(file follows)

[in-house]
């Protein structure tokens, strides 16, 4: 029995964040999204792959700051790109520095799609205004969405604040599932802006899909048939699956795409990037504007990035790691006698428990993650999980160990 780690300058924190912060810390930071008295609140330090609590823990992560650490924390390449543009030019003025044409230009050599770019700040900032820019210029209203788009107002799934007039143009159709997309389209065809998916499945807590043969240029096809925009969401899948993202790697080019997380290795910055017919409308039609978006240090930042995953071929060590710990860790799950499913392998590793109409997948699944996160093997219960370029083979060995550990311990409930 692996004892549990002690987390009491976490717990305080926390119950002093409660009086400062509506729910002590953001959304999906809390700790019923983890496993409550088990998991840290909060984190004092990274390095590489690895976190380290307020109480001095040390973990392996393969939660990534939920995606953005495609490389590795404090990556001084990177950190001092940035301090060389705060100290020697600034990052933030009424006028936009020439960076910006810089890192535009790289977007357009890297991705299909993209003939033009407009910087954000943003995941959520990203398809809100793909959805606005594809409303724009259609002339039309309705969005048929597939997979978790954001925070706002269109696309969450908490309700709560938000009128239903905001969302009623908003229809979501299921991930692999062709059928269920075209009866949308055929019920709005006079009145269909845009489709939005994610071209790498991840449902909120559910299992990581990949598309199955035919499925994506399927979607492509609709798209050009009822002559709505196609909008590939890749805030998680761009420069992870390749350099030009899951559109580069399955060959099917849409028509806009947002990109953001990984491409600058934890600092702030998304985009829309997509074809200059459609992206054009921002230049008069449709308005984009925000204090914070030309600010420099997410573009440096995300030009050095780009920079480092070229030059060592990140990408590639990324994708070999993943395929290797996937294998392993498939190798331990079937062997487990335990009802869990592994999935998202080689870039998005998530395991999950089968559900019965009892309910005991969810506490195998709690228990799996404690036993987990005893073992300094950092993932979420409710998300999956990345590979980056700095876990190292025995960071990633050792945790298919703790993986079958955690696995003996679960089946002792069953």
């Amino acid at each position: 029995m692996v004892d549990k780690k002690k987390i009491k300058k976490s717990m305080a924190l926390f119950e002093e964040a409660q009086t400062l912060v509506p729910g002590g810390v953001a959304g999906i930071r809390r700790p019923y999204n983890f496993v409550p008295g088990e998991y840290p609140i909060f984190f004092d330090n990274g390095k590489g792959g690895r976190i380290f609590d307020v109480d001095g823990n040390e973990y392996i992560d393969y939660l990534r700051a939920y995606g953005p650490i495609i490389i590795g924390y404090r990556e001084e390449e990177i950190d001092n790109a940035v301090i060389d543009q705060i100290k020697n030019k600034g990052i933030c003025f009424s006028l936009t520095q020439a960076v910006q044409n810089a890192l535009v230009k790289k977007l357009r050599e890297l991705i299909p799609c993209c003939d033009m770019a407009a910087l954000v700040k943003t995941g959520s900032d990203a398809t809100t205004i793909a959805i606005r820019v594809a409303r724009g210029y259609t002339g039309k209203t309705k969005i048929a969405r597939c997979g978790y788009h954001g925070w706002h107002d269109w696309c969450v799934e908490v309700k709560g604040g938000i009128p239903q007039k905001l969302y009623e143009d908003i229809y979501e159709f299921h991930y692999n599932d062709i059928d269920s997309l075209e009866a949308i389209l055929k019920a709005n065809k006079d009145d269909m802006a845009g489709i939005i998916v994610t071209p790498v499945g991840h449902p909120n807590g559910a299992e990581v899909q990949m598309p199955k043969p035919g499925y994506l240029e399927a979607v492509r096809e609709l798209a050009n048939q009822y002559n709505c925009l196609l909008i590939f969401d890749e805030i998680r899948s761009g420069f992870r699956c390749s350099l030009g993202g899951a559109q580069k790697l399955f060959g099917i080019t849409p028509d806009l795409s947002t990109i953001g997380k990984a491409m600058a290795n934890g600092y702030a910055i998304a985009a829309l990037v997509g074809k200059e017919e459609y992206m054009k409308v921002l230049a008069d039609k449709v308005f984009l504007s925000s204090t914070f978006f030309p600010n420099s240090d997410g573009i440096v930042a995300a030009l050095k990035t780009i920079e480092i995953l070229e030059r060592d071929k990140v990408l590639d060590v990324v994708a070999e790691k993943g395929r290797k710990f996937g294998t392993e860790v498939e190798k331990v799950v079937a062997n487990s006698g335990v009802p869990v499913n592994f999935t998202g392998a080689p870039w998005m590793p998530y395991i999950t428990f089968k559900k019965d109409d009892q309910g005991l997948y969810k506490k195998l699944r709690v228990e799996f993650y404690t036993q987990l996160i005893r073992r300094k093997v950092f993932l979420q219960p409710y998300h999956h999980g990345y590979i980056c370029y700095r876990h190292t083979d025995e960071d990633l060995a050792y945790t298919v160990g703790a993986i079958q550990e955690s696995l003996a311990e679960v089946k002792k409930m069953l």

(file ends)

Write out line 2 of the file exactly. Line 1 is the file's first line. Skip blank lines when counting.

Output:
């Protein structure tokens, strides 16, 4: 029995964040999204792959700051790109520095799609205004969405604040599932802006899909048939699956795409990037504007990035790691006698428990993650999980160990 780690300058924190912060810390930071008295609140330090609590823990992560650490924390390449543009030019003025044409230009050599770019700040900032820019210029209203788009107002799934007039143009159709997309389209065809998916499945807590043969240029096809925009969401899948993202790697080019997380290795910055017919409308039609978006240090930042995953071929060590710990860790799950499913392998590793109409997948699944996160093997219960370029083979060995550990311990409930 692996004892549990002690987390009491976490717990305080926390119950002093409660009086400062509506729910002590953001959304999906809390700790019923983890496993409550088990998991840290909060984190004092990274390095590489690895976190380290307020109480001095040390973990392996393969939660990534939920995606953005495609490389590795404090990556001084990177950190001092940035301090060389705060100290020697600034990052933030009424006028936009020439960076910006810089890192535009790289977007357009890297991705299909993209003939033009407009910087954000943003995941959520990203398809809100793909959805606005594809409303724009259609002339039309309705969005048929597939997979978790954001925070706002269109696309969450908490309700709560938000009128239903905001969302009623908003229809979501299921991930692999062709059928269920075209009866949308055929019920709005006079009145269909845009489709939005994610071209790498991840449902909120559910299992990581990949598309199955035919499925994506399927979607492509609709798209050009009822002559709505196609909008590939890749805030998680761009420069992870390749350099030009899951559109580069399955060959099917849409028509806009947002990109953001990984491409600058934890600092702030998304985009829309997509074809200059459609992206054009921002230049008069449709308005984009925000204090914070030309600010420099997410573009440096995300030009050095780009920079480092070229030059060592990140990408590639990324994708070999993943395929290797996937294998392993498939190798331990079937062997487990335990009802869990592994999935998202080689870039998005998530395991999950089968559900019965009892309910005991969810506490195998709690228990799996404690036993987990005893073992300094950092993932979420409710998300999956990345590979980056700095876990190292025995960071990633050792945790298919703790993986079958955690696995003996679960089946002792069953």